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Guitar Player

Guitar Player June 2019

The only magazine committed to the most experienced and serious guitar players. Get Guitar Player digital magazine subscription today for the finest lessons and master classes, interviews with top artists, recording tips, and extensive product reviews.

United States
Future Publishing Limited US
Les mer
NOK 58.96
NOK 172.27
12 Utgaver

i denne utgaven

3 min.
{ from the editor }

IN LAST MONTH’S issue, Robin Trower reflected on his own mortality, a subject that informs his latest album, Coming Closer to the Day. It’s a recurring theme among legendary guitarists these days, as witnessed by the death of surf-guitar pioneer Dick Dale on March 16 at age 81. Dale’s professional career is one of the longest in rock and roll, and certainly one of the more tragic. In his early 1960s heyday, Dale was the epitome of the era’s California guitar player: He was handsome, athletic (the dude actually surfed) and exuded the sense that everything would be fine if we all just spent more time hanging out on the beach, twisting to the music he made. By the middle of that decade, however, Dale cut a far different figure.…

2 min.
opening notes

Raid Dana’s Gear Stash! This month, we’re giving one lucky reader a chance to win an Electro-Harmonix Flatiron Fuzz pedal. This new and versatile effects box represents the company’s unique take on the RAT2 distortion pedal. It features classic op-amp-powered fuzz/distortion with symmetrical hard clipping to produce spectacularly thick, meaty tones. For a chance to put this stomp box on your pedalboard, simply send an email to nbmgearcoordinator@gmail.com with “Flatiron” in the subject line. One lucky winner will be chosen at random. The deadline for entries is June 20. Please keep in mind that all gear is offered “as is.” Good luck!—DANA PARKER Sweet Treat Great interview with Brian Setzer [GP, May 2019]. I’m stoked about the new Stray Cats album. It’s welcome news to hear the band is back on track. But the…

1 min.

JOIN THE GP COMMUNITY! SOUND OFF! GET EXCLUSIVE NEWS. COMMENT. CRITIQUE. SHARE TIPS AND TECHNIQUES. SUBSCRIBE TO OUR E-NEWSLETTER. FACEBOOK.COM/GUITARPLAYERMAG TWITTER.COM/GUITARPLAYERNOW GUITARPLAYER.COM CHRISTOPHER SCAPELLITI Editor chris.scapelliti@futurenet.com ART THOMPSON Senior Editor arthur.thompson@futurenet.com JUDE GOLD Los Angeles Editor judegold@gmail.com JIMMY LESLIE Frets Editor jl@jimmyleslie.com DAVE HUNTER Gear Section & Video Contributor dhunterwordsmusic@yahoo.com ALICE PATTILLO Production Editor alice.pattillo@futurenet.com ROSIE WEBBER Art Editor rosie.webber@futurenet.com…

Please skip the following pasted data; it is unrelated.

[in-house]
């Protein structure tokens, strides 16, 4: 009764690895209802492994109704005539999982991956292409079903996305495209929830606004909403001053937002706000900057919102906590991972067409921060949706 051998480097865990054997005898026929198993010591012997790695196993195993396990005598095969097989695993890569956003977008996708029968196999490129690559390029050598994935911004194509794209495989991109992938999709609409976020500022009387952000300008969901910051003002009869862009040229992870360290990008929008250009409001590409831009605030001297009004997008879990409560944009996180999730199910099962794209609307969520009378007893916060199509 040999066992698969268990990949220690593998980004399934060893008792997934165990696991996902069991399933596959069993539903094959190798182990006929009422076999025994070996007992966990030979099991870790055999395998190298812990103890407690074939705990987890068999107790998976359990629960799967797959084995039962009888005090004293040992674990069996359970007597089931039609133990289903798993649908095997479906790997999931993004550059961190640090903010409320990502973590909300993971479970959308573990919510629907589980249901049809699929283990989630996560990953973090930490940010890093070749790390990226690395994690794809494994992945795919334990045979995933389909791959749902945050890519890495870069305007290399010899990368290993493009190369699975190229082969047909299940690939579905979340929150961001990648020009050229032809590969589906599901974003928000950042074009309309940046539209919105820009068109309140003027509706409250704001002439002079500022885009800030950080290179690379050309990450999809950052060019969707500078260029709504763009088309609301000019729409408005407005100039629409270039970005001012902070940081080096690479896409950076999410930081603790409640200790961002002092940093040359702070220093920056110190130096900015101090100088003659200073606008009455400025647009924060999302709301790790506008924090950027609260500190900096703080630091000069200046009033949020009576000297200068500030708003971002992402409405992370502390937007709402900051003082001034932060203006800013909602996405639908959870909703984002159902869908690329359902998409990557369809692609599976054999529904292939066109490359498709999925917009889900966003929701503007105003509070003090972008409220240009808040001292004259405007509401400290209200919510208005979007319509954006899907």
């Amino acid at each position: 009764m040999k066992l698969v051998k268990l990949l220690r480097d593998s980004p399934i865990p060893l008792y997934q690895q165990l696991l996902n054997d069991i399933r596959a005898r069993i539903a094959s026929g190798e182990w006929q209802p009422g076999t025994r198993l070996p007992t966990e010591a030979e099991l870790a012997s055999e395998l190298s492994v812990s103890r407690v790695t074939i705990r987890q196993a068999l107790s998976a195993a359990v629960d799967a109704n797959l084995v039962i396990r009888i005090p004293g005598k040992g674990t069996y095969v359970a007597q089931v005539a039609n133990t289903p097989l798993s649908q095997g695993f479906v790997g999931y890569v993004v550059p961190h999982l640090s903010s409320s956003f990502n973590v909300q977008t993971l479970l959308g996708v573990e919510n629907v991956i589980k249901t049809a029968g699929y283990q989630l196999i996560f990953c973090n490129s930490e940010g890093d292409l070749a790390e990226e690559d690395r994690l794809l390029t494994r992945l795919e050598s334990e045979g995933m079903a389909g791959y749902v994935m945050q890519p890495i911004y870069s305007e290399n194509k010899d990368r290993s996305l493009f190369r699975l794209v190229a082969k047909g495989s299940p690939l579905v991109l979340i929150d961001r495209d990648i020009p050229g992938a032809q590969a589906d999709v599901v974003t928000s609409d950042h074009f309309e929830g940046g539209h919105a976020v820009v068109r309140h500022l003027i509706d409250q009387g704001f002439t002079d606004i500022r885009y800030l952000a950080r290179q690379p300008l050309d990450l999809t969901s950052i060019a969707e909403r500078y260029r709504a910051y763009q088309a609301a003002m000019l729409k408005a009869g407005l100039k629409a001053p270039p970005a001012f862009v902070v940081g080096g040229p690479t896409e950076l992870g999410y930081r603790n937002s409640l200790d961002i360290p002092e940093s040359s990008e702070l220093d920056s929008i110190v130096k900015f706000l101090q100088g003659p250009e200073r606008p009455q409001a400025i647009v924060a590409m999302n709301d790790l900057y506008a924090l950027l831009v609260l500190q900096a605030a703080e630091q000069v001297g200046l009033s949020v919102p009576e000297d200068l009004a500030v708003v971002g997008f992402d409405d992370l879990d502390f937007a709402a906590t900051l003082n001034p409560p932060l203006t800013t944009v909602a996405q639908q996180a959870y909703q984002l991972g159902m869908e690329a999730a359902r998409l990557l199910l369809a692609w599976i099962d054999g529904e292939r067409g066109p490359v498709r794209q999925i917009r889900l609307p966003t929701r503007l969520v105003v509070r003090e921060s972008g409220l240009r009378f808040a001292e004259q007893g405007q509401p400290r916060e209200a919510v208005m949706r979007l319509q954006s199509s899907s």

8 min.
guitar man

ALTHOUGH HE IS known to many for his tunes that other artists made famous, JJ Cale was a consummate guitarist and songwriter who wrote a huge number of songs during a career that spanned from the 1950s until his unexpected death on July 26, 2013. A new album titled Stay Around (Because Music) presents 15 unreleased songs that were recorded, mixed and produced by Cale in his home studio, and which were chosen by his wife, Christine Lakeland Cale, and his friend and longtime manager, Mike Kappus. John Weldon Cale started his career in the early 1960s as a sound engineer, but the key to his ultimate success was an unwavering devotion to songwriting. He realized early on that it gave him the best chance of making a living at music.…

6 min.
swimming with the big fish

CHRISTONE “KINGFISH” INGRAM may play guitar like he’s on fire, but there’s no hellhound on his trail. Growing up in Clarksdale, Mississippi, in the shadow of Robert Johnson’s fabled crossroads, the 20-year-old guitarist was destined to find the blues. It’s just that he found them in church, not in a juke joint or down a dusty Delta road. “On my mom’s side of the family, all of my uncles played bass and guitar,” Ingram says. “Just looking at them playing in church made me want to do it.” Ingram picked up bass when he was eight years old, then switched to guitar at 12 while enrolled in the Delta Blues Museum’s Arts and Education program. In the eight years since, the 20-year-old has been hailed as a prodigy, performed before stunned audiences…

7 min.
soul man

AT THE TIME that Alabama’s Muscle Shoals Sound Studio and FAME Recording Studios were celebrated in Greg Camalier’s 2013 documentary, Muscle Shoals, Will McFarlane had already been a session player in those parts for more than 30 years. His story began in the early ’70s, when Bonnie Raitt’s manager, Dick Waterman, brought his charge to a Boston club where McFarlane was playing. “She came in at the end of a set,” he recalls. A formidable lead player, Raitt was not in the market for a flashy soloist. That made McFarlane a good fit. “I wasn’t a real lead player. I was a fill guy,” he explains. “Playing rhythm guitar and locking in to the hi-hat was my thing.” The guitarist learned the fills that inspired his style from the masters. “The…